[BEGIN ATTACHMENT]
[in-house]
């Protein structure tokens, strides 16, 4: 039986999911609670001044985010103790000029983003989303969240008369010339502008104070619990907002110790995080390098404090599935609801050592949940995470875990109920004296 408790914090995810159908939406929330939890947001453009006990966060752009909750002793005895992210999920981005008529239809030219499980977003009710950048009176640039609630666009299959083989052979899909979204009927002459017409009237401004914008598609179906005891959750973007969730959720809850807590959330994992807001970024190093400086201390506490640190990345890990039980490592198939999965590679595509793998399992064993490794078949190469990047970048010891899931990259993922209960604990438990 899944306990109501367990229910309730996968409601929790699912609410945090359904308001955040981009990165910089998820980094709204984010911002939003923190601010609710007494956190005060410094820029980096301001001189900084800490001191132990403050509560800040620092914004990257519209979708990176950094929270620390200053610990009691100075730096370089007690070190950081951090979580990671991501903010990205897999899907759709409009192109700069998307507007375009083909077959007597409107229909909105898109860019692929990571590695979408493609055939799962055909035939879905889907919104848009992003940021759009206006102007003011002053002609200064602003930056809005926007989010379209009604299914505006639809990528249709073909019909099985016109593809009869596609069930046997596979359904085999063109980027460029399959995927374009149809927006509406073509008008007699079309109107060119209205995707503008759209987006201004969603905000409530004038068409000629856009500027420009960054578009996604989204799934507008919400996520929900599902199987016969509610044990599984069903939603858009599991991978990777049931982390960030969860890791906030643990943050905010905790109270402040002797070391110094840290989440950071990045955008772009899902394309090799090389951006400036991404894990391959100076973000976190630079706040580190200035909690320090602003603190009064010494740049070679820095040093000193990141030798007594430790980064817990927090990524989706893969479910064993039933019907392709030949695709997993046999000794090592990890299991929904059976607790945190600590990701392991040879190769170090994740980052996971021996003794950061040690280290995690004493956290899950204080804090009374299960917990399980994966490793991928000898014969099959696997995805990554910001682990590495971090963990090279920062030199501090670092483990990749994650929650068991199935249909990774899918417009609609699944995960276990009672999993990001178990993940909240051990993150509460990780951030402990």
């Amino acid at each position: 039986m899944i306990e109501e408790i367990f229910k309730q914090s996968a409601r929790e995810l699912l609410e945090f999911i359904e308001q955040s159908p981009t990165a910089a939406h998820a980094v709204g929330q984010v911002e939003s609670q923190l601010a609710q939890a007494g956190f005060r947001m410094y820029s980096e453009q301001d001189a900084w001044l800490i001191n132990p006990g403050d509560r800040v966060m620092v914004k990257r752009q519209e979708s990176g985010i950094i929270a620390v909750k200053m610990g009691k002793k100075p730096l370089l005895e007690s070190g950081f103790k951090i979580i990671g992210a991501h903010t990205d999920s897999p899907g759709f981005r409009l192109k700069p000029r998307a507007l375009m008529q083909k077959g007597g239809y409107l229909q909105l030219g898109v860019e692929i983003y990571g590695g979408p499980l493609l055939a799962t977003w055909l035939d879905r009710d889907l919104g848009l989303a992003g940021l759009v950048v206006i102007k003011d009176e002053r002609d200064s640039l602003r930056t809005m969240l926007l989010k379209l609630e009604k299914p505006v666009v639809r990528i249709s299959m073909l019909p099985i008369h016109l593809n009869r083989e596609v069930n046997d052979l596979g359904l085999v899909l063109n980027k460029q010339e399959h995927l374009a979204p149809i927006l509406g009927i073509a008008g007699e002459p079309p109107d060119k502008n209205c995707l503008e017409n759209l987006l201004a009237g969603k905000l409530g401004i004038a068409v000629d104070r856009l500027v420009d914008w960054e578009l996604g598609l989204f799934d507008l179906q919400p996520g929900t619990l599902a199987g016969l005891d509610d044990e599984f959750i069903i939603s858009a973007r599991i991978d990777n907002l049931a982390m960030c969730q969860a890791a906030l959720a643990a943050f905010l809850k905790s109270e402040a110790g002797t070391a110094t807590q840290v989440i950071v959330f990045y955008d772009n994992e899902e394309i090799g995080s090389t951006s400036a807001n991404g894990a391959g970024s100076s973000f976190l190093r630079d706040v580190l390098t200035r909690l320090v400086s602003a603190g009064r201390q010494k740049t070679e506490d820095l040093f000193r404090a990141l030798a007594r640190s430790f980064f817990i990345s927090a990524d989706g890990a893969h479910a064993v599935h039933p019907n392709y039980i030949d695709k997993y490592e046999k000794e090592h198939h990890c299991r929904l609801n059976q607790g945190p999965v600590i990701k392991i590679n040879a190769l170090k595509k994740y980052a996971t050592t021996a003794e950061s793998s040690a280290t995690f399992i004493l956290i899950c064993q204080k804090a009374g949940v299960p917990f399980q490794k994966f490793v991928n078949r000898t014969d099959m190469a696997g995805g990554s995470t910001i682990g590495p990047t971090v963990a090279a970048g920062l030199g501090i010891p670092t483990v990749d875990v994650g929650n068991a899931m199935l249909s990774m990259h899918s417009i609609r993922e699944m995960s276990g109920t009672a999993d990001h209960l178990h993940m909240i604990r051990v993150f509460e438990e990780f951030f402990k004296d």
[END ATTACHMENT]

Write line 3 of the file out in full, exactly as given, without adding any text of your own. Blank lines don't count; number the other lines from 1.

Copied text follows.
């Amino acid at each position: 039986m899944i306990e109501e408790i367990f229910k309730q914090s996968a409601r929790e995810l699912l609410e945090f999911i359904e308001q955040s159908p981009t990165a910089a939406h998820a980094v709204g929330q984010v911002e939003s609670q923190l601010a609710q939890a007494g956190f005060r947001m410094y820029s980096e453009q301001d001189a900084w001044l800490i001191n132990p006990g403050d509560r800040v966060m620092v914004k990257r752009q519209e979708s990176g985010i950094i929270a620390v909750k200053m610990g009691k002793k100075p730096l370089l005895e007690s070190g950081f103790k951090i979580i990671g992210a991501h903010t990205d999920s897999p899907g759709f981005r409009l192109k700069p000029r998307a507007l375009m008529q083909k077959g007597g239809y409107l229909q909105l030219g898109v860019e692929i983003y990571g590695g979408p499980l493609l055939a799962t977003w055909l035939d879905r009710d889907l919104g848009l989303a992003g940021l759009v950048v206006i102007k003011d009176e002053r002609d200064s640039l602003r930056t809005m969240l926007l989010k379209l609630e009604k299914p505006v666009v639809r990528i249709s299959m073909l019909p099985i008369h016109l593809n009869r083989e596609v069930n046997d052979l596979g359904l085999v899909l063109n980027k460029q010339e399959h995927l374009a979204p149809i927006l509406g009927i073509a008008g007699e002459p079309p109107d060119k502008n209205c995707l503008e017409n759209l987006l201004a009237g969603k905000l409530g401004i004038a068409v000629d104070r856009l500027v420009d914008w960054e578009l996604g598609l989204f799934d507008l179906q919400p996520g929900t619990l599902a199987g016969l005891d509610d044990e599984f959750i069903i939603s858009a973007r599991i991978d990777n907002l049931a982390m960030c969730q969860a890791a906030l959720a643990a943050f905010l809850k905790s109270e402040a110790g002797t070391a110094t807590q840290v989440i950071v959330f990045y955008d772009n994992e899902e394309i090799g995080s090389t951006s400036a807001n991404g894990a391959g970024s100076s973000f976190l190093r630079d706040v580190l390098t200035r909690l320090v400086s602003a603190g009064r201390q010494k740049t070679e506490d820095l040093f000193r404090a990141l030798a007594r640190s430790f980064f817990i990345s927090a990524d989706g890990a893969h479910a064993v599935h039933p019907n392709y039980i030949d695709k997993y490592e046999k000794e090592h198939h990890c299991r929904l609801n059976q607790g945190p999965v600590i990701k392991i590679n040879a190769l170090k595509k994740y980052a996971t050592t021996a003794e950061s793998s040690a280290t995690f399992i004493l956290i899950c064993q204080k804090a009374g949940v299960p917990f399980q490794k994966f490793v991928n078949r000898t014969d099959m190469a696997g995805g990554s995470t910001i682990g590495p990047t971090v963990a090279a970048g920062l030199g501090i010891p670092t483990v990749d875990v994650g929650n068991a899931m199935l249909s990774m990259h899918s417009i609609r993922e699944m995960s276990g109920t009672a999993d990001h209960l178990h993940m909240i604990r051990v993150f509460e438990e990780f951030f402990k004296d």